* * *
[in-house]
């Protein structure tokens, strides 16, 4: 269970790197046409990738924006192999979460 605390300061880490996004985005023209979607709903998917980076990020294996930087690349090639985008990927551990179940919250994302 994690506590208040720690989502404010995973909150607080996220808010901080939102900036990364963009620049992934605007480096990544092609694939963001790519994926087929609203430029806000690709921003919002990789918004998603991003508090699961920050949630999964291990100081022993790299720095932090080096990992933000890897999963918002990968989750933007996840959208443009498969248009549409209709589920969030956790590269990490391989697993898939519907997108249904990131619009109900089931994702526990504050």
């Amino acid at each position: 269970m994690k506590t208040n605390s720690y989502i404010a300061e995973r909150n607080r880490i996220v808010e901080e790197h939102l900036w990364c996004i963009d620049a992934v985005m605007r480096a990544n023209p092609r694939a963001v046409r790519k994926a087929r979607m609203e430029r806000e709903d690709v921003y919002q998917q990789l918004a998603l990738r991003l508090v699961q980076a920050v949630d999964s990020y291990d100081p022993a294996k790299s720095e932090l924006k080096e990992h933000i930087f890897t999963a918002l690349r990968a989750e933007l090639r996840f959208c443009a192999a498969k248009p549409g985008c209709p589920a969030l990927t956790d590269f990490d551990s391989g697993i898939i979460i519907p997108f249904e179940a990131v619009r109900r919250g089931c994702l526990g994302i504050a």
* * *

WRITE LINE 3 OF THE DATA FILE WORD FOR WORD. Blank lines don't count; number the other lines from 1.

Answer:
């Amino acid at each position: 269970m994690k506590t208040n605390s720690y989502i404010a300061e995973r909150n607080r880490i996220v808010e901080e790197h939102l900036w990364c996004i963009d620049a992934v985005m605007r480096a990544n023209p092609r694939a963001v046409r790519k994926a087929r979607m609203e430029r806000e709903d690709v921003y919002q998917q990789l918004a998603l990738r991003l508090v699961q980076a920050v949630d999964s990020y291990d100081p022993a294996k790299s720095e932090l924006k080096e990992h933000i930087f890897t999963a918002l690349r990968a989750e933007l090639r996840f959208c443009a192999a498969k248009p549409g985008c209709p589920a969030l990927t956790d590269f990490d551990s391989g697993i898939i979460i519907p997108f249904e179940a990131v619009r109900r919250g089931c994702l526990g994302i504050a």